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Poptech's Latest Cry for Attention re:You know you're a libertarian/ancap when...

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Poptech Posted: Sat, Oct 10 2009 6:43 PM

.... when you disagree with Ludwig von Mises

"Anarchism misunderstands the real nature of man. It would be practicable only in a world of angels and saints" - Ludwig von Mises

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mhamlin replied on Sat, Oct 10 2009 6:53 PM

...when you disagree with Poptech

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Poptech:
.... when you disagree with Ludwig von Mises

Hoppe:

    Rothbard's anarchism was not the sort of anarchism that his teacher and mentor Mises had rejected as hopelessly naive, of course. "The anarchists," Mises had written,

contend that a social order in which nobody enjoys privileges at the expense of his fellow-citizens could exist without any compulsion and coercion for the prevention of action detrimental to society. . . . The anarchists overlook the undeniable fact that some people are either too narrow-minded or too weak to adjust themselves spontaneously to the conditions of social life. . . . An anarchistic society would be exposed to the mercy of every individual. Society cannot exist if the majority is not ready to hinder, by the application or threat of violent action, minorities from destroying the social order.[10]

     Indeed, Rothbard wholeheartedly agreed with Mises that without resort to compulsion, the existence of society would be endangered and that behind the rules of conduct whose observance is necessary to assure peaceful human cooperation must stand the threat to force if the whole edifice of society is not to be continually at the mercy of any one of its members. One must be in a position to compel a person who will not respect the lives, health, personal freedom, or private property of others to acquiesce in the rules of life in society.[11]

     Inspired in particular by the nineteenth-century American anarchist political theorists Lysander Spooner and Benjamin Tucker and the Belgian economist Gustave de Molinari, from the outset Rothbard's anarchism took it for granted that there will always be murderers, thieves, thugs, con artists, etc., and that life in society would be impossible if they were not punished by physical force. As a reflection of this fundamental realism—anti-utopianism—of his private-property anarchism, Rothbard, unlike most contemporary political philosophers, accorded central importance to the subject of punishment. For him, private property and the right to physical defense were inseparable. No one can be said to be the owner of something if he is not permitted to defend his property by physical violence against possible invaders and invasions. "Would," Rothbard asked, "somebody be allowed to 'take the law into his own hands'? Would the victim, or a friend of the victim, be allowed to exact justice personally on the criminal?" and he answered, "of course, Yes, since all rights of punishment derive from the victim's right of self-defense" (p. 90). Hence, the question is not whether or not evil and aggression exist, but how to deal with its existence justly and efficiently, and it is only in the answer to this question that Rothbard reaches conclusions which qualify him as an anarchist.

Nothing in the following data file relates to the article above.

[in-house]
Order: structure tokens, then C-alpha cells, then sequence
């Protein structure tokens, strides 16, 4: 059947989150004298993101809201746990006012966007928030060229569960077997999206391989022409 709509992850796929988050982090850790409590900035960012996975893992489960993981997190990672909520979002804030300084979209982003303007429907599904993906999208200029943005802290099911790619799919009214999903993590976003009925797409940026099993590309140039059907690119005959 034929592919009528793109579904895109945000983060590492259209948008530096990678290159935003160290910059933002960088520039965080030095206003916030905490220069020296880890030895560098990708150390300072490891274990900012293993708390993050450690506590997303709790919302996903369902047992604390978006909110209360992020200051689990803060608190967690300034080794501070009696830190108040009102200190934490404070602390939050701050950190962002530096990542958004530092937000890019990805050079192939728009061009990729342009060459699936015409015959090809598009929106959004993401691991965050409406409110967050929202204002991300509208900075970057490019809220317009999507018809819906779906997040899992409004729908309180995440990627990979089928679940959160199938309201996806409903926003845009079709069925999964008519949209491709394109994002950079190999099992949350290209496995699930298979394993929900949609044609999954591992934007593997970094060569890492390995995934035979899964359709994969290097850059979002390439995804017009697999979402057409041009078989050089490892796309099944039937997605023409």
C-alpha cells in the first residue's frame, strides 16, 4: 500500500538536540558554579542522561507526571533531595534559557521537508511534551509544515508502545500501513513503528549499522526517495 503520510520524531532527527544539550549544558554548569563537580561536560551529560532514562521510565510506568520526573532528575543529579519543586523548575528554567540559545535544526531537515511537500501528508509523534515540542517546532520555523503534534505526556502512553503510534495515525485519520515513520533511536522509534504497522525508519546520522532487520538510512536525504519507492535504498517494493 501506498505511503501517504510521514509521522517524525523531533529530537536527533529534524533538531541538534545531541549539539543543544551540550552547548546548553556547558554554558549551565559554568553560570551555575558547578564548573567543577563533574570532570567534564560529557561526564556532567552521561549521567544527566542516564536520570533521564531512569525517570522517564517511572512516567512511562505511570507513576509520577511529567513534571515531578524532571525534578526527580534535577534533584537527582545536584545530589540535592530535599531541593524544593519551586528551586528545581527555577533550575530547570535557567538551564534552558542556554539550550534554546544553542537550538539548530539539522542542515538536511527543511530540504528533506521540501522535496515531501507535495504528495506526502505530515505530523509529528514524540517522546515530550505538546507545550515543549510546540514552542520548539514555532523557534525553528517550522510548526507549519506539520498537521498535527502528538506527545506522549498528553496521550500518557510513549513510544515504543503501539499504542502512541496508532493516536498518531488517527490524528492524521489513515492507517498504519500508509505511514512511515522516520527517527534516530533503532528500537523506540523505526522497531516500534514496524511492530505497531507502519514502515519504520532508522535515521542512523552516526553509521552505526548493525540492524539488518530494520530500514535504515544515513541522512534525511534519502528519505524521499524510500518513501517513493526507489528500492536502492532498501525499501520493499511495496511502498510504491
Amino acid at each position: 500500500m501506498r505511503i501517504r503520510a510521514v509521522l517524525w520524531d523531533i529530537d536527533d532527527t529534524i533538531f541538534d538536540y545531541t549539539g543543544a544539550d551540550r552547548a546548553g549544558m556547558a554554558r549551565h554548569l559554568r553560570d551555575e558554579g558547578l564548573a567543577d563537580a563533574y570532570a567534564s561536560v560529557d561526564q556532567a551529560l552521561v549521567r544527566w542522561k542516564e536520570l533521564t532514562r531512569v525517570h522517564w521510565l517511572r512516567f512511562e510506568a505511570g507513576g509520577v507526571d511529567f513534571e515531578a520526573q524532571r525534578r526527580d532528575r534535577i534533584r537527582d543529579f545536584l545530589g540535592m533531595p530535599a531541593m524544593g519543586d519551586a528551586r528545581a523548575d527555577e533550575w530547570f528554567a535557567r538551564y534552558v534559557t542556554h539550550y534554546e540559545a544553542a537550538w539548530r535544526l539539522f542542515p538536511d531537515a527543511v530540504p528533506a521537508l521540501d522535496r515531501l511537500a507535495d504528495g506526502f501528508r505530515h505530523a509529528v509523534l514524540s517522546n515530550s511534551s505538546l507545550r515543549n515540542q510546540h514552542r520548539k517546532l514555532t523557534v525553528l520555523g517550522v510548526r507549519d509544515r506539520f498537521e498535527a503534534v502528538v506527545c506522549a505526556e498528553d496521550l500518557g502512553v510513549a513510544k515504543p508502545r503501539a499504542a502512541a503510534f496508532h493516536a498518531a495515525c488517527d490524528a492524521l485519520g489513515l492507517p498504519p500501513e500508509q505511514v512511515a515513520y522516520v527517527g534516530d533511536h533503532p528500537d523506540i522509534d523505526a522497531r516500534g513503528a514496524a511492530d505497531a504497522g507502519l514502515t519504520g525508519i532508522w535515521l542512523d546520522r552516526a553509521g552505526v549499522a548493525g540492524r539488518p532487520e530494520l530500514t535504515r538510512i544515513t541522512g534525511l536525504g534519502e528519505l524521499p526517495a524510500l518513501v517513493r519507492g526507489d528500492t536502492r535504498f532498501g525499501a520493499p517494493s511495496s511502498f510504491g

Where there is no property there is no justice; a proposition as certain as any demonstration in Euclid

Fools! not to see that what they madly desire would be a calamity to them as no hands but their own could bring

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... when Poptech trolls threads of yours.

Life and reality are neither logical nor illogical; they are simply given. But logic is the only tool available to man for the comprehension of both.Ludwig von Mises

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Poptech replied on Sat, Oct 10 2009 8:26 PM

This was a reply to...

You know you're a libertarian/anarcho-capitalist when...

And moved here because Liberty Student cannot handle other people's opinions.

 

"Anarchism misunderstands the real nature of man. It would be practicable only in a world of angels and saints" - Ludwig von Mises

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Poptech replied on Sat, Oct 10 2009 8:28 PM

... when you censor people who disagree with you.

"Anarchism misunderstands the real nature of man. It would be practicable only in a world of angels and saints" - Ludwig von Mises